How to supercharge your IT department

MIT's Jeanne Ross reveals what differentiates successful tech functions from their failing cousins...

...see this as their calling, or progress towards enterprise objectives will be slow and their use of IT will continue to be sub-optimal."

How to turn an IT department into a business-change driver

The journey to becoming a business-change driver must start with making the organisation's underlying IT infrastructure robust and reliable, Ross said, minimising the annoyances that result from setbacks like service outages and network lag.

"To become a change driver the first thing that companies do is to get their IT act together. Before the IT department can talk to the business they must be first rate at what they do," she said.

According to Ross, this can be achieved in a number of ways, from tech infrastructure revamps to staff training, but she said business-change drivers typically follow clear guidelines on how to get the best out of the IT infrastructure.

"The business-change drivers have installed best practice - that might be Itil practices but they certainly have implemented their own discipline around project methodology and around infrastructure services, and tend to invest more heavily in IT staff development," she said.

This robust approach to detail extends to contracts with IT service providers too.

"They also often have service level agreements that really drive lowering costs and improving quality," she said.

The key outcome is that the IT infrastructure is reliable enough on a day-to-day basis that business people have confidence that technology can support and transform business operations.

"You need everyone in the company to believe that IT underpins their business processes - that they can be confident that IT is going to deliver," she said.

"As you become more of a business-change driver, you are saying 'Whatever you do, don't worry about the technology, it will be there for you'."

What skills does a successful CIO need today?

"When you have got to clean up IT, you need one kind of a CIO - who's strong technically, who's a turnaround artist, who doesn't mind bruising a few feelings," Ross said. "Someone who will say: 'I'm pulling out cost, I'm doing things differently, I'm making things happen'."

The successful CIO will work closely with the management board to align IT programmes with business goals.

"They work with the senior management team to define the role of IT, to better understand enterprise process, to initiate and sometimes head up process improvement," she said.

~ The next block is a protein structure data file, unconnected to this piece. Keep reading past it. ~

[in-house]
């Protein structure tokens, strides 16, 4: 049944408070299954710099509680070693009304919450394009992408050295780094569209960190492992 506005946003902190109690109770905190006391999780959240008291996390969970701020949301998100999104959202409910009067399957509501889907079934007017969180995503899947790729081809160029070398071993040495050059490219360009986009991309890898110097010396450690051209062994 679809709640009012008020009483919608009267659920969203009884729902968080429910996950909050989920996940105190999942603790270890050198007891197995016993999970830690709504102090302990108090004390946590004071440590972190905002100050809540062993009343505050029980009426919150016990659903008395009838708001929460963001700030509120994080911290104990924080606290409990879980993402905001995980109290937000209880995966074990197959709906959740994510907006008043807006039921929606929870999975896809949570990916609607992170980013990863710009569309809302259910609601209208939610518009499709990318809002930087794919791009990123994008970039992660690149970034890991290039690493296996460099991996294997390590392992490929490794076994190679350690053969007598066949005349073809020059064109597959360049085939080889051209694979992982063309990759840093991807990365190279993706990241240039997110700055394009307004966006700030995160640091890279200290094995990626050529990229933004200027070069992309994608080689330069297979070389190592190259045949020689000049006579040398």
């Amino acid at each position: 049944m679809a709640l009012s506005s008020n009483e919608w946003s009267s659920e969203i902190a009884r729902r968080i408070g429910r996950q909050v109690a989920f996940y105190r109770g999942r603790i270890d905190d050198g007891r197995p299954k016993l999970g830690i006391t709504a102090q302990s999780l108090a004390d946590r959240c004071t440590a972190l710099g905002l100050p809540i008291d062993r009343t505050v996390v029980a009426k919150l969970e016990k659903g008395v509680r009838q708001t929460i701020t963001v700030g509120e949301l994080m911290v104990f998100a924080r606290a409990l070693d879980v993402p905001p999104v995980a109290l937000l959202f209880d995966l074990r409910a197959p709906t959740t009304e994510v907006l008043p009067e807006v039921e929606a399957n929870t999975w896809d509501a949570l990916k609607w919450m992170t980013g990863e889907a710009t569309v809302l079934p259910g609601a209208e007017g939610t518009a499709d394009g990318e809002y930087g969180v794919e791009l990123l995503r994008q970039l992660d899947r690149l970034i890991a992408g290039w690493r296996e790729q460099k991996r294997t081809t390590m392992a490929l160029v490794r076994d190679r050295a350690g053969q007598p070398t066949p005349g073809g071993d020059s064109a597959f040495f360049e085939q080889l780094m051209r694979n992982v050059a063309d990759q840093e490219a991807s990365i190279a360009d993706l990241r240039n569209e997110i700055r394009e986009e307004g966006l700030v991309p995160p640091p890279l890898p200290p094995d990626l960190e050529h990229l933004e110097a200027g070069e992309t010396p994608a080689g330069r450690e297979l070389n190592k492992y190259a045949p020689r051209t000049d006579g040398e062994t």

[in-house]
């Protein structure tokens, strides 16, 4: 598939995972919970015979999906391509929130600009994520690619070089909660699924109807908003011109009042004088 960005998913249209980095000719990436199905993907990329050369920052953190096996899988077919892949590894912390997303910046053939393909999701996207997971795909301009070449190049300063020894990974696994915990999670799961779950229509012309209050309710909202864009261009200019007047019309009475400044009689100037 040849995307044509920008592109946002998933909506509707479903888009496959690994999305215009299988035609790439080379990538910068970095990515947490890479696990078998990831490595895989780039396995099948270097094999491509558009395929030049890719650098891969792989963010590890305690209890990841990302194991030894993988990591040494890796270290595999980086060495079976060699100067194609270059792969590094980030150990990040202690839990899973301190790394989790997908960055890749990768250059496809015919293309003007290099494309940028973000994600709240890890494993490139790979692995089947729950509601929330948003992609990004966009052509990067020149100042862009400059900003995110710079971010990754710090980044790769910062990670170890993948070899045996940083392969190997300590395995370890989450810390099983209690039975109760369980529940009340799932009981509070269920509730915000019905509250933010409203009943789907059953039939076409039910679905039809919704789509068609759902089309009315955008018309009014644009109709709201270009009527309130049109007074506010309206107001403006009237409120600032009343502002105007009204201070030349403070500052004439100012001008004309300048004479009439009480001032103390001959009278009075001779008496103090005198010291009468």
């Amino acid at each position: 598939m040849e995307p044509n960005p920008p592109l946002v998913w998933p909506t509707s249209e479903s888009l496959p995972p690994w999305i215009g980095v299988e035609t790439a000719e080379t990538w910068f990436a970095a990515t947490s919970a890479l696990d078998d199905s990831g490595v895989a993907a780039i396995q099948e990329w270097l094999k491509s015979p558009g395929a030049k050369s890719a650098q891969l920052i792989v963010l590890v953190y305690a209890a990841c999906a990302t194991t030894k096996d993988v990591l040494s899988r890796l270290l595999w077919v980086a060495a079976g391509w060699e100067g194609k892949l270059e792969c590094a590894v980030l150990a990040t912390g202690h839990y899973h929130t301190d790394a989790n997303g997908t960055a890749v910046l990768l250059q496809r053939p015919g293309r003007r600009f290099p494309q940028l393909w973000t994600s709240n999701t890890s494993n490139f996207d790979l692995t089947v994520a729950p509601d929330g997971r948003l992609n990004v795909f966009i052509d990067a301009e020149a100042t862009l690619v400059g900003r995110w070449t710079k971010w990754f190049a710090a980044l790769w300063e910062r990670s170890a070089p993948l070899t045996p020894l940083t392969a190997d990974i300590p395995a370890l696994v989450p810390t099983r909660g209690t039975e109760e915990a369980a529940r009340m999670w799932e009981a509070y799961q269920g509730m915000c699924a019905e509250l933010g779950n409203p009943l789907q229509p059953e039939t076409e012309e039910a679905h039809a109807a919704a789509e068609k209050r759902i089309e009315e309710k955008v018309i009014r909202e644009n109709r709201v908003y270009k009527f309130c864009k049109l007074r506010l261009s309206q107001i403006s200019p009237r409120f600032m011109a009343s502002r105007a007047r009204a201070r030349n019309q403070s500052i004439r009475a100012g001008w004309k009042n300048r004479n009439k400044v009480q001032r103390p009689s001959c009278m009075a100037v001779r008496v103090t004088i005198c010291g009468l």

Often the most important skill that the successful CIO should have is not technical ability but rather the ability to manage people and the vision of how to achieve corporate goals.

"That's a manager who often comes from the business side, as is the case at companies like Intel for example," Ross said.

"This is an example of companies saying 'Here is a great manager, let's put this person in charge of IT'.

"This transitions you from a focus on making IT good, to making the company operationally superior - which really requires a different skillset."

jeanne ross

Dr Jeanne Ross, director of the Centre for Information Systems Research at MIT
(Photo credit: Mark Ostow)

Why mega-projects must die

Ross feels that even the largest and lengthiest of IT change programmes should be broken into smaller parts so they can be delivered more quickly.

"I would argue that when you have a six-year ERP implementation, you can't say 'OK guys, you will see some benefits in six years'," she said.

"You have to break that down to smaller modules so the organisation will start seeing benefits straight away - you need to get something in in the next year, so the organisation can see and use it, and understand how to drive value from it."

The other benefit of this piecemeal approach to project delivery, Ross said, is that project managers can learn from setbacks and successes in early modules, and refine their approach when implementing later stages.

"The ideal is 90 days, which is not real - I don't think we can boil everything down to 90 days," she said.

"But I do think we can take the big projects and say, instead of trying to achieve all the things we want, what is the single most important thing and how do we get it in?"

Business backing is vital to an IT project's success

"If you don't get that business engagement it is over and done - stop," Ross said.

"If they are not fully committed, they won't...